The ombudsman for digital transaction saw an increase of 120% (annualized as it was launched on 31 January 2019) compared to the previous year; as complaints were up from 470 in 2018-19 to 2,481 in 2019-20. The ombudsman found only 948 as maintainable out of 2,481 it got. The three primary reasons for rejection: complaints were not represented properly; were outside the territorial jurisdiction and were FRCs.

Things to keep in mind

Before approaching the ombudsman, make a complaint to the relevant financial institution first. But keep a few things in mind.

If no reply is received within a month of the complaint or the reply is not satisfactory, you can approach the ombudsman. All your correspondence with the bank should be on email. Remember that phone recordings with customer care executives can be contested easily.

Ensure that your complaint falls within one of the grounds of the complaints listed under Section 8 of the RBI Ombudsman Scheme, 2006. These include non-payment or delay in the payment or collection of cheques, non-acceptance without sufficient cause of small denomination notes, non-adherence to the prescribed working hours, and levying of charges without adequate prior notice to the customer, among others.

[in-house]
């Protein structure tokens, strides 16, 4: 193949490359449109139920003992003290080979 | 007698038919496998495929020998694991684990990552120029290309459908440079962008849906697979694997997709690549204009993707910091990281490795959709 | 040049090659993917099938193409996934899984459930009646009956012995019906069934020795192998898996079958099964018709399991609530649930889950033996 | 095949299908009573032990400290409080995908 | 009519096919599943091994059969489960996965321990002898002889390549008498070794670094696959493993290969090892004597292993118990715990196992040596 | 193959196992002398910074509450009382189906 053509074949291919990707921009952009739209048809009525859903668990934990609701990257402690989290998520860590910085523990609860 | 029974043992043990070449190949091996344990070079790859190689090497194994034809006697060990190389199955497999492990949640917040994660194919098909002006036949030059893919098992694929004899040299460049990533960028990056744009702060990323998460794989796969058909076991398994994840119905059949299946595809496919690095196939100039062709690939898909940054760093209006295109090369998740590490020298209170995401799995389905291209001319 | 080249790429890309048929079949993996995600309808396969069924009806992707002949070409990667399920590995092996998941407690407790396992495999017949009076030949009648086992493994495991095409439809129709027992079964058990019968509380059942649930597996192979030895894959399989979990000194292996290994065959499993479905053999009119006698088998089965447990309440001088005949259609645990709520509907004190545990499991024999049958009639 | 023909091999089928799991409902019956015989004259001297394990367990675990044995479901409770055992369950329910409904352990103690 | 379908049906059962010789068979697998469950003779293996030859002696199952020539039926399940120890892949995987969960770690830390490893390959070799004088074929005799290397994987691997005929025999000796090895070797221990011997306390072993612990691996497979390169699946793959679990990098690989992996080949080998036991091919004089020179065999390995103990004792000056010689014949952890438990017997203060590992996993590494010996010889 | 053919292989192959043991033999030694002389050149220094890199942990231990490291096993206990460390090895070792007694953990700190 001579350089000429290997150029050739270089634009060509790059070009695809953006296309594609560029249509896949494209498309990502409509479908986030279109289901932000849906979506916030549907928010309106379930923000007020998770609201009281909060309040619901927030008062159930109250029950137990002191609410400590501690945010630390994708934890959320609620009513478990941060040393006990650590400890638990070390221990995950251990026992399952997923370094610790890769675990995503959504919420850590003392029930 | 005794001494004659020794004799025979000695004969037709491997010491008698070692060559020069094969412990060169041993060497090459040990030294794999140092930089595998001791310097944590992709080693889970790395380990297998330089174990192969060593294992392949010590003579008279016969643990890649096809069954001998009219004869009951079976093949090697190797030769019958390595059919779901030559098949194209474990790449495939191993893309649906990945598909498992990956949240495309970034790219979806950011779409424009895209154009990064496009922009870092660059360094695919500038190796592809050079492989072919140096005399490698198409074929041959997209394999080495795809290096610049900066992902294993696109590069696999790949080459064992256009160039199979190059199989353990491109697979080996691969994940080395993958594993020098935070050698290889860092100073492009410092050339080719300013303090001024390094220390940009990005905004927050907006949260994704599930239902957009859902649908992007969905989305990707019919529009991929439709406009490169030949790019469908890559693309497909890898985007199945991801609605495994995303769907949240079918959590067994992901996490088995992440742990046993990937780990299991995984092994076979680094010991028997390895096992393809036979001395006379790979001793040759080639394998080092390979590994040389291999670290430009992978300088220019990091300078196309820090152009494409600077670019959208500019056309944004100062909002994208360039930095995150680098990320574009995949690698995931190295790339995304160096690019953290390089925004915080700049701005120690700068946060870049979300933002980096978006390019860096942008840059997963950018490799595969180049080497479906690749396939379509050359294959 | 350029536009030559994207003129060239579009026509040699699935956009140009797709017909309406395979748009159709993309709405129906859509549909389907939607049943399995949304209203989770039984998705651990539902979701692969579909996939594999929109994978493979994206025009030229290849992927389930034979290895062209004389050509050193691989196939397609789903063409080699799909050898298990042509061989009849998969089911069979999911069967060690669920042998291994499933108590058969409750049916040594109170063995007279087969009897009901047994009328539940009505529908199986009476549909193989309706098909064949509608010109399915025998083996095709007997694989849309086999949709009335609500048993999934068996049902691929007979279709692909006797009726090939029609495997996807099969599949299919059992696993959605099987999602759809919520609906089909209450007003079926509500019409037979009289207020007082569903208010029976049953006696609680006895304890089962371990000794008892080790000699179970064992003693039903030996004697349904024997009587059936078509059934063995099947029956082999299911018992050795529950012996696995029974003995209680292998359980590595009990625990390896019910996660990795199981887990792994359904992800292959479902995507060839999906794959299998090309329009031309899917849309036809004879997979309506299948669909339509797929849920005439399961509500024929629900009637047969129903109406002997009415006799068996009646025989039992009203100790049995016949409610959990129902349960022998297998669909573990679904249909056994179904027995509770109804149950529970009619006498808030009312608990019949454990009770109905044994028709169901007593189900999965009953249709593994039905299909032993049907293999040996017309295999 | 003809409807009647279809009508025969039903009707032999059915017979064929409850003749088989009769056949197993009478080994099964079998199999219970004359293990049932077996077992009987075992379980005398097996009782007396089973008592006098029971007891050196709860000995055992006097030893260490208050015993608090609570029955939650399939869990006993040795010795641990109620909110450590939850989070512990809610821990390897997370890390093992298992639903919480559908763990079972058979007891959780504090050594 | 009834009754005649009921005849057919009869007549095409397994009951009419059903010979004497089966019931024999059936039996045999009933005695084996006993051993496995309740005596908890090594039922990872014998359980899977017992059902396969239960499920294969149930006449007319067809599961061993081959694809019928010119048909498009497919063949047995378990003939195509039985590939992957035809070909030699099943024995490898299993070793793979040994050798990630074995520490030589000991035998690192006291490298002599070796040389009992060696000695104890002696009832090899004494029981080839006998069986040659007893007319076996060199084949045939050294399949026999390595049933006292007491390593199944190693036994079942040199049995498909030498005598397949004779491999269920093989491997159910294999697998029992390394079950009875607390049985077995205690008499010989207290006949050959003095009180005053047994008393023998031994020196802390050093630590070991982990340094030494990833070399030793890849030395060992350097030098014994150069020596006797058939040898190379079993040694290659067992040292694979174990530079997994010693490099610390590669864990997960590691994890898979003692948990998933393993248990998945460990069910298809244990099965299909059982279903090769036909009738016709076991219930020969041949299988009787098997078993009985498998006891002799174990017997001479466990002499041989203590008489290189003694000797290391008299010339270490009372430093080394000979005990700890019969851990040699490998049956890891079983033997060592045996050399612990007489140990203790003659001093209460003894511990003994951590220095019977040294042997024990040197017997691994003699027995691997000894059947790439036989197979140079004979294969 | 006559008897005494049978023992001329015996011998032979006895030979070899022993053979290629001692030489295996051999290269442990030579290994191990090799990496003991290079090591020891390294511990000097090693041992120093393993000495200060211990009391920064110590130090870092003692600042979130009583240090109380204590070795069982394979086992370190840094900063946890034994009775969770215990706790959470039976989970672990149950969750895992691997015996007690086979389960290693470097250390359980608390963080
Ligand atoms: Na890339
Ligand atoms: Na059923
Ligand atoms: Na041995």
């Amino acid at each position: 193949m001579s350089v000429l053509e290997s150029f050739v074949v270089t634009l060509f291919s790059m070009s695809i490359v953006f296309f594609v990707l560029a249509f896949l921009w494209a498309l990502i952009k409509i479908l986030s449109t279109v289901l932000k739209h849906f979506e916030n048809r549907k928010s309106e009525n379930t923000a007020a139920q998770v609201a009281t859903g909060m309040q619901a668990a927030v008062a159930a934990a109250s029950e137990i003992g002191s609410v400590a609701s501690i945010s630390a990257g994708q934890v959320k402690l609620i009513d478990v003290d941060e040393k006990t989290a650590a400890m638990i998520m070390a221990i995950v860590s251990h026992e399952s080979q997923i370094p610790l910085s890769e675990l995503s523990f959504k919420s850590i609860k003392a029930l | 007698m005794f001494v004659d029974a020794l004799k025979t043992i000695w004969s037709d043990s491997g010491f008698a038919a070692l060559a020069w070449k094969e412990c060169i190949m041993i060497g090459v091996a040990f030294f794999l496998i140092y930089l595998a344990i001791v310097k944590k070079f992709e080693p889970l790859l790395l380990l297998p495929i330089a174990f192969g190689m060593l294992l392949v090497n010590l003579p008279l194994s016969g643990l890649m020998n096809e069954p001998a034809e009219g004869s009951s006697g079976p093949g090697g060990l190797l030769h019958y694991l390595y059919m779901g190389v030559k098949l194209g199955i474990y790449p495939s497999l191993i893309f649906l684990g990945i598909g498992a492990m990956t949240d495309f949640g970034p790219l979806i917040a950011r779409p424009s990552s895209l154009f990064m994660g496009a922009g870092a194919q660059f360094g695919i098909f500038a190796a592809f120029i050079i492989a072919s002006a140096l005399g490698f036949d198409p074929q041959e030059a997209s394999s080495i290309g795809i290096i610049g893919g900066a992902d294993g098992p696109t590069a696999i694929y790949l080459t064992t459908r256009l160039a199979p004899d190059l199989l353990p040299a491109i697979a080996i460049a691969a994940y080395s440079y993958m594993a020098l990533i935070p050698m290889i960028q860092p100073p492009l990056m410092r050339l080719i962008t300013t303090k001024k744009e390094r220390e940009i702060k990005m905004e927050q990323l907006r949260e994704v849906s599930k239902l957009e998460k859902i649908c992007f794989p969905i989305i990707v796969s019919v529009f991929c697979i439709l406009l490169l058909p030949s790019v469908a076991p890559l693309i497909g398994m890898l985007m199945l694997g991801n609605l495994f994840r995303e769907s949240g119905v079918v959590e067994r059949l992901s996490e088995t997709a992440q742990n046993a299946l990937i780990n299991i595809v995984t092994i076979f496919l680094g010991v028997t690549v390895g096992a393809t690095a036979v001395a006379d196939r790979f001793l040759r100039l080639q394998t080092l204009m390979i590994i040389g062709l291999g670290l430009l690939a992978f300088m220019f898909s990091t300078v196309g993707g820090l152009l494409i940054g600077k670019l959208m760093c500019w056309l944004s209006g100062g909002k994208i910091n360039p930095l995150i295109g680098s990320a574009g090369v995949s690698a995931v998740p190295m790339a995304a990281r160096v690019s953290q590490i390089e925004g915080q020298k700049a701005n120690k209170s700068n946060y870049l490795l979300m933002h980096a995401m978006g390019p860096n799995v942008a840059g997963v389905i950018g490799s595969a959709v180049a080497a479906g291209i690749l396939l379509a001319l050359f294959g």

Remember that if your complaint is primarily about a third-party product, you should approach the regulator of that product. “If it is an insurance product, you need to approach the insurance ombudsman, or it could be the markets regulator in the case of mutual funds. Don’t approach the banking ombudsman because a bank sold it to you," said Gai.

A complaint to the ombudsman must be filed within a year of getting a reply from the bank. In case you haven’t received a reply from the bank, you should move within 13 months of filing the complaint.

Also, you can’t approach the ombudsman if you have approached another authority such as a consumer or criminal court. However, there is no bar to approaching a court if your complaint fails with the ombudsman.

You can still face rejection if grounds of complaints are not clear. “RBI needs to broaden and change their categories under which consumers can complain to include grievances that don’t fall under current categories," said George.

In Gai’s experience, many of the decisions of the ombudsman are arbitrary. “Like in the case of my friend. At times, the orders are confusing that don’t provide relief to the consumer," he said.

The way forward

On 27 January, RBI released a framework for strengthening the grievance redressal mechanism in banks. According to the note, the new framework will require banks to offer more disclosures on complaints; the ombudsman would recover the cost of maintainable complaints from the banks against whom the number of complaints received are in excess of their peer group averages; and the regulator will intensify its reviews of the bank’s internal grievance redressal mechanisms.

In the recent monetary policy, RBI also announced an Integrated Ombudsman Scheme (IOS). Under this scheme, there will be one ombudsman for all complaints related to banks, NBFCs and digital wallets.

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Updated: 11 Feb 2021, 05:30 AM IST